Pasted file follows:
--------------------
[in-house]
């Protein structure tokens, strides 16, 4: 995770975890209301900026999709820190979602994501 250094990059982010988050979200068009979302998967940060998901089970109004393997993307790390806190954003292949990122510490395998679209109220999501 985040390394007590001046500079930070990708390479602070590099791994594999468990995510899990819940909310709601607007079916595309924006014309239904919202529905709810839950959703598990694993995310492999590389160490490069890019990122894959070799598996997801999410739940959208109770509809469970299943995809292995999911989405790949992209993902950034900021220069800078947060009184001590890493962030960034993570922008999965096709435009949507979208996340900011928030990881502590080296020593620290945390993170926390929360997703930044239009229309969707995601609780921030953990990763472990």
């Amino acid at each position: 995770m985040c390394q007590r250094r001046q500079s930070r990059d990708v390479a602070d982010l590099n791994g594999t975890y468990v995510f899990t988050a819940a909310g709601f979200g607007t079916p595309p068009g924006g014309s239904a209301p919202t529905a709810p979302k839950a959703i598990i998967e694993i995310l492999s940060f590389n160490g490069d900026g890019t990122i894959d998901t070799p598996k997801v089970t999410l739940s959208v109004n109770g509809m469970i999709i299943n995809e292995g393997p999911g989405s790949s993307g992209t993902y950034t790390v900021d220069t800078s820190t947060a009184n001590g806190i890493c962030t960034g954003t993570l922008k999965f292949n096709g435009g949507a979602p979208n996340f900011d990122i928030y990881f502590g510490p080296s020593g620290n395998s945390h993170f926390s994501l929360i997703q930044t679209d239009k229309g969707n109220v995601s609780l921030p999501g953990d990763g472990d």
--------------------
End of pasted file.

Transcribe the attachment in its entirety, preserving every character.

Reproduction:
[in-house]
């Protein structure tokens, strides 16, 4: 995770975890209301900026999709820190979602994501 250094990059982010988050979200068009979302998967940060998901089970109004393997993307790390806190954003292949990122510490395998679209109220999501 985040390394007590001046500079930070990708390479602070590099791994594999468990995510899990819940909310709601607007079916595309924006014309239904919202529905709810839950959703598990694993995310492999590389160490490069890019990122894959070799598996997801999410739940959208109770509809469970299943995809292995999911989405790949992209993902950034900021220069800078947060009184001590890493962030960034993570922008999965096709435009949507979208996340900011928030990881502590080296020593620290945390993170926390929360997703930044239009229309969707995601609780921030953990990763472990």
């Amino acid at each position: 995770m985040c390394q007590r250094r001046q500079s930070r990059d990708v390479a602070d982010l590099n791994g594999t975890y468990v995510f899990t988050a819940a909310g709601f979200g607007t079916p595309p068009g924006g014309s239904a209301p919202t529905a709810p979302k839950a959703i598990i998967e694993i995310l492999s940060f590389n160490g490069d900026g890019t990122i894959d998901t070799p598996k997801v089970t999410l739940s959208v109004n109770g509809m469970i999709i299943n995809e292995g393997p999911g989405s790949s993307g992209t993902y950034t790390v900021d220069t800078s820190t947060a009184n001590g806190i890493c962030t960034g954003t993570l922008k999965f292949n096709g435009g949507a979602p979208n996340f900011d990122i928030y990881f502590g510490p080296s020593g620290n395998s945390h993170f926390s994501l929360i997703q930044t679209d239009k229309g969707n109220v995601s609780l921030p999501g953990d990763g472990d």